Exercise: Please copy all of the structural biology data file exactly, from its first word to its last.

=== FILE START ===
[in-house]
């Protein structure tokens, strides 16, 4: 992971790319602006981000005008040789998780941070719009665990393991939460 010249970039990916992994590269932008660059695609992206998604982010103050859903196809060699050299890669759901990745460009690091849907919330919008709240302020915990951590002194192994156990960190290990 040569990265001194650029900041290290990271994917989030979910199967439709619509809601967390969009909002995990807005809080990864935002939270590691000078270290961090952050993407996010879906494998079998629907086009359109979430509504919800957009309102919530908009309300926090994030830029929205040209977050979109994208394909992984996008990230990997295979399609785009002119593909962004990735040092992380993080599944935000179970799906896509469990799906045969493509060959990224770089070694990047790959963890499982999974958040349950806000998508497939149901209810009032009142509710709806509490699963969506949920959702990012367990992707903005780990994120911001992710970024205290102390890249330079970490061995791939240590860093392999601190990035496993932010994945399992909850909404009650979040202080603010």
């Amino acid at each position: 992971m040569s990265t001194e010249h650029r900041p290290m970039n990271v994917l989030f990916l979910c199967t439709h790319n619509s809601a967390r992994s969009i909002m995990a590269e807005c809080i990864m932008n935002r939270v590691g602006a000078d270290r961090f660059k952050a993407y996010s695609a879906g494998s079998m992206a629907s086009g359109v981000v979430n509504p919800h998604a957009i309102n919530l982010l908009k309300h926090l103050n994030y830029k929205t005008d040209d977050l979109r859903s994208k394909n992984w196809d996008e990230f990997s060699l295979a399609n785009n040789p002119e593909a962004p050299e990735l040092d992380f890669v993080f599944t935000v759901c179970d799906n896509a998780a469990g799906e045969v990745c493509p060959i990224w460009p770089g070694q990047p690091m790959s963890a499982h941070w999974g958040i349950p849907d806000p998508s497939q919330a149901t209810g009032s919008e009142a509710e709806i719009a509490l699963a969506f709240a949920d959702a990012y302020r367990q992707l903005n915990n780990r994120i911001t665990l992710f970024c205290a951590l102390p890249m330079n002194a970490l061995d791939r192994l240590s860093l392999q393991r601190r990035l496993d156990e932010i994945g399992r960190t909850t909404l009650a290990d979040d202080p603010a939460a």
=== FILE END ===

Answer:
[in-house]
């Protein structure tokens, strides 16, 4: 992971790319602006981000005008040789998780941070719009665990393991939460 010249970039990916992994590269932008660059695609992206998604982010103050859903196809060699050299890669759901990745460009690091849907919330919008709240302020915990951590002194192994156990960190290990 040569990265001194650029900041290290990271994917989030979910199967439709619509809601967390969009909002995990807005809080990864935002939270590691000078270290961090952050993407996010879906494998079998629907086009359109979430509504919800957009309102919530908009309300926090994030830029929205040209977050979109994208394909992984996008990230990997295979399609785009002119593909962004990735040092992380993080599944935000179970799906896509469990799906045969493509060959990224770089070694990047790959963890499982999974958040349950806000998508497939149901209810009032009142509710709806509490699963969506949920959702990012367990992707903005780990994120911001992710970024205290102390890249330079970490061995791939240590860093392999601190990035496993932010994945399992909850909404009650979040202080603010």
């Amino acid at each position: 992971m040569s990265t001194e010249h650029r900041p290290m970039n990271v994917l989030f990916l979910c199967t439709h790319n619509s809601a967390r992994s969009i909002m995990a590269e807005c809080i990864m932008n935002r939270v590691g602006a000078d270290r961090f660059k952050a993407y996010s695609a879906g494998s079998m992206a629907s086009g359109v981000v979430n509504p919800h998604a957009i309102n919530l982010l908009k309300h926090l103050n994030y830029k929205t005008d040209d977050l979109r859903s994208k394909n992984w196809d996008e990230f990997s060699l295979a399609n785009n040789p002119e593909a962004p050299e990735l040092d992380f890669v993080f599944t935000v759901c179970d799906n896509a998780a469990g799906e045969v990745c493509p060959i990224w460009p770089g070694q990047p690091m790959s963890a499982h941070w999974g958040i349950p849907d806000p998508s497939q919330a149901t209810g009032s919008e009142a509710e709806i719009a509490l699963a969506f709240a949920d959702a990012y302020r367990q992707l903005n915990n780990r994120i911001t665990l992710f970024c205290a951590l102390p890249m330079n002194a970490l061995d791939r192994l240590s860093l392999q393991r601190r990035l496993d156990e932010i994945g399992r960190t909850t909404l009650a290990d979040d202080p603010a939460a």